Every Beach Check in the entire Service bore three numbers: The District (of 13) in the U.S., the Station within that District, and the Surfman Number (1-8) within that Station. Consequently, every Beach Check was unique – there was only one combination of those three numbers in that order.
The Wreck and Rescue
So it was that the schooner Thomas J. Martin, whose homeport was Bridgeton, New Jersey, with a crew of eight, was bringing a load of phosphate rock from Charleston, South Carolina to New York. Unfortunately, this voyage was scheduled for January of 1883. Not long after weighing anchor in Charleston, the Thomas J. Martin was sailing dark into the blustery night off the North Carolina coast. Around 1:00 o’clock that morning, the weather worsened, blowing the typical strong north-northeast for that time of Outer Banks year, and it was frothing up the sea. Thomas J. Martin was out of control and stranded about 400 yards from shore and a half a mile to the north of the Caffeys Inlet Station, now renumbered to Station No. 10.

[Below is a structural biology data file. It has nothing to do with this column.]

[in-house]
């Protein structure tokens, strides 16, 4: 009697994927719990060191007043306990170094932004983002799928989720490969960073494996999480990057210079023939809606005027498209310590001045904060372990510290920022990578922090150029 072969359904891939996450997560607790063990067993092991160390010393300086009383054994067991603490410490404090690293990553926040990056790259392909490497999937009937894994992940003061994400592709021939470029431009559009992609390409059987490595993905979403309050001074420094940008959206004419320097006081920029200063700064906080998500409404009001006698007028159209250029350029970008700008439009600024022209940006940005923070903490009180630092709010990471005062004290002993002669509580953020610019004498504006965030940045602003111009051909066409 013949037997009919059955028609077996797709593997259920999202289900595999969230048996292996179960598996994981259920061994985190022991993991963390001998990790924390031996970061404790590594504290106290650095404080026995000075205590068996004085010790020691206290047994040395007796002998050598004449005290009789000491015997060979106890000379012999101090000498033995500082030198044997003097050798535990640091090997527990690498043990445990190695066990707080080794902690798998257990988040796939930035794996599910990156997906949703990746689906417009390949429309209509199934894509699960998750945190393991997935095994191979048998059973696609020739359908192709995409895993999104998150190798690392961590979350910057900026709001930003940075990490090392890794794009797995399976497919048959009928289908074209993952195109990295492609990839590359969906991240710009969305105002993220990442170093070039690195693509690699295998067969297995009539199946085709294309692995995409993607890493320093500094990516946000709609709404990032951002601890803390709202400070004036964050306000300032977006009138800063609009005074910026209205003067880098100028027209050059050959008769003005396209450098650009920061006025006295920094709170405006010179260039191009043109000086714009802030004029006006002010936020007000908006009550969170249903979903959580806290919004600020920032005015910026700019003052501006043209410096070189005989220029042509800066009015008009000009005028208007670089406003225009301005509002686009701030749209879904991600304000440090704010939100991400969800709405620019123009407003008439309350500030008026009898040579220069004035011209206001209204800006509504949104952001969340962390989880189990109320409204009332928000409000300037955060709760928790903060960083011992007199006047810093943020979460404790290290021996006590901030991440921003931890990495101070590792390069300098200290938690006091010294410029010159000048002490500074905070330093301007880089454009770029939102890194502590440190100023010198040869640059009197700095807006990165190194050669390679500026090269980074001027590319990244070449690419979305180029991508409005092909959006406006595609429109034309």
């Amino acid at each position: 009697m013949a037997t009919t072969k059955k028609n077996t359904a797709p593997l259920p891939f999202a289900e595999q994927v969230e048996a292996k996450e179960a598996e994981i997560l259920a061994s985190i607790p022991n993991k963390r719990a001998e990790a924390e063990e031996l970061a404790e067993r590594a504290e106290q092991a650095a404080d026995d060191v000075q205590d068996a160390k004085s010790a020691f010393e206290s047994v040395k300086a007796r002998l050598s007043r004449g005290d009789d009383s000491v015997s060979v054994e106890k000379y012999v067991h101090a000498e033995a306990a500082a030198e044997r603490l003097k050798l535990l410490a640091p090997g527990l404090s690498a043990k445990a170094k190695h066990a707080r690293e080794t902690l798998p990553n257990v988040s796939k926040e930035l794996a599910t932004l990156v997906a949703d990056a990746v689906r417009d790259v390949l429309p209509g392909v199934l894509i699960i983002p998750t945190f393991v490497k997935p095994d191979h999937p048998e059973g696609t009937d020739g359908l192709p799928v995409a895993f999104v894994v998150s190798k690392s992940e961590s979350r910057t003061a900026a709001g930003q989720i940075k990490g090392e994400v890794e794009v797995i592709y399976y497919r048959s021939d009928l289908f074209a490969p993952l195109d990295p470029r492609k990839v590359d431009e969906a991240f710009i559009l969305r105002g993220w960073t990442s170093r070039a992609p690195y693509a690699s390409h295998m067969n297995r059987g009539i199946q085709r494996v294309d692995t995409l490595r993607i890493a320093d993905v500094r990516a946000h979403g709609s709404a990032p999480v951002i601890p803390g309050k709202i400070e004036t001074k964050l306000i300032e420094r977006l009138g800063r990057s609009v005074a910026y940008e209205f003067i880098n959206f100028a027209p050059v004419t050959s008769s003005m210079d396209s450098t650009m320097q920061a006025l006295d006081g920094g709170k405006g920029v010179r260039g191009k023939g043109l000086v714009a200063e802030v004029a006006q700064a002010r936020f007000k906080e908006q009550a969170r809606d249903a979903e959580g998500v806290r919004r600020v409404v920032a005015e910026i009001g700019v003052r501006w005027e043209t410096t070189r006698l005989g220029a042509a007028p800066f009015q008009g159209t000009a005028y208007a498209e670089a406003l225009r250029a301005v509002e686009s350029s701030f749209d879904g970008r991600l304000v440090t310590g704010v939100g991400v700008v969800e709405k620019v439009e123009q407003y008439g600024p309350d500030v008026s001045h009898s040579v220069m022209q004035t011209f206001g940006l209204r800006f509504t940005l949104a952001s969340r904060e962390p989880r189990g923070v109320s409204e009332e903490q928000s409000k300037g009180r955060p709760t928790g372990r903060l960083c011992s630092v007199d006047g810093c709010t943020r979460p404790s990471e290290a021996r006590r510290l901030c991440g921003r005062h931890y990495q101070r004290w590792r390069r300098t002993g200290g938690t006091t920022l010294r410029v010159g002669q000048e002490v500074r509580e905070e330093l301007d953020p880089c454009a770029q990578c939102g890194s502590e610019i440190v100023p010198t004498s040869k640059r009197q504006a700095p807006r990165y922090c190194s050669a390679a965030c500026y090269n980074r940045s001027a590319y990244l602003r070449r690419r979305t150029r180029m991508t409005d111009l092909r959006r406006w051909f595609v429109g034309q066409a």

On regular north-bound beach patrol from Station Caffeys Inlet in the night of Tuesday, January 9, 1883, the station patrolman was over two miles north of the wreck when he discovered her, which was about 20 minutes after her stranding. He at once fired his red Coston light and ran for the station, where he arrived at two o’clock, badly exhausted with the speed of his course.
Years of daily training, standard at every United States Life-Saving Service station, immediately kicked in. Keeper Daniel B. Austin immediately threw up some rockets, both as a signal of cheer for the ship and to recall the patrolman on the south beat for service with the rest of the crew. The Annual Report that year states, “The night was so black and thick and the surf so high, that it was judged prudent to operate with the wreck [Lyle]gun rather than the boat, and this, with the beach apparatus, was accordingly taken, the rescuing party arriving abreast of the wreck by half past two.” 2 That means all hands with necessary lifesaving equipment on the two-ton wreck cart had been on scene in seventy minutes after the wreck was spotted, ready to serve “so that others may live.”